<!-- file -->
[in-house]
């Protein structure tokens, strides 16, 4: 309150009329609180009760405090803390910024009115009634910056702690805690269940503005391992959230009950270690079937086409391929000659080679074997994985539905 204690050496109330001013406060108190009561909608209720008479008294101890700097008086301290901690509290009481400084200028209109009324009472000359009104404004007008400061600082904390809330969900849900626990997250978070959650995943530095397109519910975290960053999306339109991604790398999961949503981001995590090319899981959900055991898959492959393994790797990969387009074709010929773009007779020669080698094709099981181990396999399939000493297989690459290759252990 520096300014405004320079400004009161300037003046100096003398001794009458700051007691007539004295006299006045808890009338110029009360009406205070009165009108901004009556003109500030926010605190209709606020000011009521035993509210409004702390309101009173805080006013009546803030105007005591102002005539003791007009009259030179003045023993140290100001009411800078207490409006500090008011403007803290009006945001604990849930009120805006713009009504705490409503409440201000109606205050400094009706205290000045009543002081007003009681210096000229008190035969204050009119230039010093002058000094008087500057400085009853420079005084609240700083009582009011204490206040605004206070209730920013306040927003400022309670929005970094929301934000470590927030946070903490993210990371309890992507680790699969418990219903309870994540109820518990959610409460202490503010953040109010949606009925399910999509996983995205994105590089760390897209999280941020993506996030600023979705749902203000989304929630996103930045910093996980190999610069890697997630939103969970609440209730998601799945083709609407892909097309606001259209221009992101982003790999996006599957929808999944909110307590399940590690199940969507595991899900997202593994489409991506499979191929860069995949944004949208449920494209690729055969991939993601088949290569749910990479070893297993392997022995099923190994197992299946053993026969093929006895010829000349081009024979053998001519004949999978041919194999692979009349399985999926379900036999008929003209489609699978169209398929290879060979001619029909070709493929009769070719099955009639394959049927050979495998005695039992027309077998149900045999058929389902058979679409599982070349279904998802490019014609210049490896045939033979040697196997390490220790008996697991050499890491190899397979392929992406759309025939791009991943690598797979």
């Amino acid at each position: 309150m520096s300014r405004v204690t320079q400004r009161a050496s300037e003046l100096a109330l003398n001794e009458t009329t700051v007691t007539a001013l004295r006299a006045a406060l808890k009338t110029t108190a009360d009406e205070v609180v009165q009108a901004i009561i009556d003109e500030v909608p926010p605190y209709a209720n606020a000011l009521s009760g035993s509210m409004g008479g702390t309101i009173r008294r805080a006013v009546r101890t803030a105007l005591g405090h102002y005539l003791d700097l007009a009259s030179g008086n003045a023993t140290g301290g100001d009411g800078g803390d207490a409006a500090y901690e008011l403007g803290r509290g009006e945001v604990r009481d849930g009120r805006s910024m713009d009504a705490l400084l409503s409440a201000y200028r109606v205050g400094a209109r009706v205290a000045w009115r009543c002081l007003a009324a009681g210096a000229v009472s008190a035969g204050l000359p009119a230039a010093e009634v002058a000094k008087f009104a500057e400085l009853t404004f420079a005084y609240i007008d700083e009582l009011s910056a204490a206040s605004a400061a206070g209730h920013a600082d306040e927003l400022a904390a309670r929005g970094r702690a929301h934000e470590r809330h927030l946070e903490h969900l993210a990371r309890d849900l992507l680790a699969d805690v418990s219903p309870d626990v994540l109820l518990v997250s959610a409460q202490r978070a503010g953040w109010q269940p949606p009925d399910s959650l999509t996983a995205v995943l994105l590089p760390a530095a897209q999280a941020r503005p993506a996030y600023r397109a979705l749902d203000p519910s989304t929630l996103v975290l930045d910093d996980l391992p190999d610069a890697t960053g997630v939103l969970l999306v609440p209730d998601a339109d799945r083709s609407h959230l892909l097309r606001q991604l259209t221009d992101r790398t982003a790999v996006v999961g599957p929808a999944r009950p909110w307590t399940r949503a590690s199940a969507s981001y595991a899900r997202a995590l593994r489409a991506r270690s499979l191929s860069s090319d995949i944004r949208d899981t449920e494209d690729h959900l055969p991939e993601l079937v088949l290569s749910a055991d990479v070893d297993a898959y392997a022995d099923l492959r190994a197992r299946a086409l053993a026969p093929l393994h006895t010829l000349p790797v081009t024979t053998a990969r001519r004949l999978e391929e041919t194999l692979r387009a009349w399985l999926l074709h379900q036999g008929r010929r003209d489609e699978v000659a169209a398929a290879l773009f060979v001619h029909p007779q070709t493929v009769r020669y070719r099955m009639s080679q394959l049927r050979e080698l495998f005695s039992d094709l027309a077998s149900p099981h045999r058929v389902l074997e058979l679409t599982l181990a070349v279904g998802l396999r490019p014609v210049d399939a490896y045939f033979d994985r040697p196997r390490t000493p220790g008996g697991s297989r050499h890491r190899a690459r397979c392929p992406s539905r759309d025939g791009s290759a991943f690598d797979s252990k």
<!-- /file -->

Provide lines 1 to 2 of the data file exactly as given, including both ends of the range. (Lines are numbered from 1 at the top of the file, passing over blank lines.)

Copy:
[in-house]
């Protein structure tokens, strides 16, 4: 309150009329609180009760405090803390910024009115009634910056702690805690269940503005391992959230009950270690079937086409391929000659080679074997994985539905 204690050496109330001013406060108190009561909608209720008479008294101890700097008086301290901690509290009481400084200028209109009324009472000359009104404004007008400061600082904390809330969900849900626990997250978070959650995943530095397109519910975290960053999306339109991604790398999961949503981001995590090319899981959900055991898959492959393994790797990969387009074709010929773009007779020669080698094709099981181990396999399939000493297989690459290759252990 520096300014405004320079400004009161300037003046100096003398001794009458700051007691007539004295006299006045808890009338110029009360009406205070009165009108901004009556003109500030926010605190209709606020000011009521035993509210409004702390309101009173805080006013009546803030105007005591102002005539003791007009009259030179003045023993140290100001009411800078207490409006500090008011403007803290009006945001604990849930009120805006713009009504705490409503409440201000109606205050400094009706205290000045009543002081007003009681210096000229008190035969204050009119230039010093002058000094008087500057400085009853420079005084609240700083009582009011204490206040605004206070209730920013306040927003400022309670929005970094929301934000470590927030946070903490993210990371309890992507680790699969418990219903309870994540109820518990959610409460202490503010953040109010949606009925399910999509996983995205994105590089760390897209999280941020993506996030600023979705749902203000989304929630996103930045910093996980190999610069890697997630939103969970609440209730998601799945083709609407892909097309606001259209221009992101982003790999996006599957929808999944909110307590399940590690199940969507595991899900997202593994489409991506499979191929860069995949944004949208449920494209690729055969991939993601088949290569749910990479070893297993392997022995099923190994197992299946053993026969093929006895010829000349081009024979053998001519004949999978041919194999692979009349399985999926379900036999008929003209489609699978169209398929290879060979001619029909070709493929009769070719099955009639394959049927050979495998005695039992027309077998149900045999058929389902058979679409599982070349279904998802490019014609210049490896045939033979040697196997390490220790008996697991050499890491190899397979392929992406759309025939791009991943690598797979």